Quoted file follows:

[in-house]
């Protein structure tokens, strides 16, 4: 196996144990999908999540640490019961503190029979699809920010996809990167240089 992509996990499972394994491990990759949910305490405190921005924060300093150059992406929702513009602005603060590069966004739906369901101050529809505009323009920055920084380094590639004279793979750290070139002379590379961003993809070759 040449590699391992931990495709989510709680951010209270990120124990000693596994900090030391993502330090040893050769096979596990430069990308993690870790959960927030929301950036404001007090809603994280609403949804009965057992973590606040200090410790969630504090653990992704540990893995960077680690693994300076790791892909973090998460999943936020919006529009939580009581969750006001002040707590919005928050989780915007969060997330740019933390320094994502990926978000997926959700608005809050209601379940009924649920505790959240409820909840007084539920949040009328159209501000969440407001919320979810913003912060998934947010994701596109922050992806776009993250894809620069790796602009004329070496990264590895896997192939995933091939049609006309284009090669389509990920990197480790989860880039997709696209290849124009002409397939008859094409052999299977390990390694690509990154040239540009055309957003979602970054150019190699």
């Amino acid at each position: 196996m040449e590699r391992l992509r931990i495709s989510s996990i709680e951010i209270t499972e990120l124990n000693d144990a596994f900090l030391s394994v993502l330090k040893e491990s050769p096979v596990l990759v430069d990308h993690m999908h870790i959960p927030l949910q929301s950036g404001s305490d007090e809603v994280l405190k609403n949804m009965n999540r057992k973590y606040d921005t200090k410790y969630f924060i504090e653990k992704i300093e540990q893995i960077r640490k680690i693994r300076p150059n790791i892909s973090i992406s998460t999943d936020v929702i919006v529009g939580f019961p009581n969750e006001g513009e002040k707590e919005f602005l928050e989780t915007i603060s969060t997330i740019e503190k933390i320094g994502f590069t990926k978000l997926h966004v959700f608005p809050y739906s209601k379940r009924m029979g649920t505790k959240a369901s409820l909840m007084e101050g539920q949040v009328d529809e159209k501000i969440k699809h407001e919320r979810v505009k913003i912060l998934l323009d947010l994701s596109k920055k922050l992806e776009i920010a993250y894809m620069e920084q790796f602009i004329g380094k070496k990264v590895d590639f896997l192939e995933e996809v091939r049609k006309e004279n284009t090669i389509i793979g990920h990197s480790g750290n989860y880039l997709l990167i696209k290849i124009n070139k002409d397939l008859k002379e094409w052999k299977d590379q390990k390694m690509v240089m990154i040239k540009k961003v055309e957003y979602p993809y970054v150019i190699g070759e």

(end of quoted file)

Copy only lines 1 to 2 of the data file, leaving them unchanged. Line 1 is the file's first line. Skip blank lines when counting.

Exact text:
[in-house]
């Protein structure tokens, strides 16, 4: 196996144990999908999540640490019961503190029979699809920010996809990167240089 992509996990499972394994491990990759949910305490405190921005924060300093150059992406929702513009602005603060590069966004739906369901101050529809505009323009920055920084380094590639004279793979750290070139002379590379961003993809070759 040449590699391992931990495709989510709680951010209270990120124990000693596994900090030391993502330090040893050769096979596990430069990308993690870790959960927030929301950036404001007090809603994280609403949804009965057992973590606040200090410790969630504090653990992704540990893995960077680690693994300076790791892909973090998460999943936020919006529009939580009581969750006001002040707590919005928050989780915007969060997330740019933390320094994502990926978000997926959700608005809050209601379940009924649920505790959240409820909840007084539920949040009328159209501000969440407001919320979810913003912060998934947010994701596109922050992806776009993250894809620069790796602009004329070496990264590895896997192939995933091939049609006309284009090669389509990920990197480790989860880039997709696209290849124009002409397939008859094409052999299977390990390694690509990154040239540009055309957003979602970054150019190699």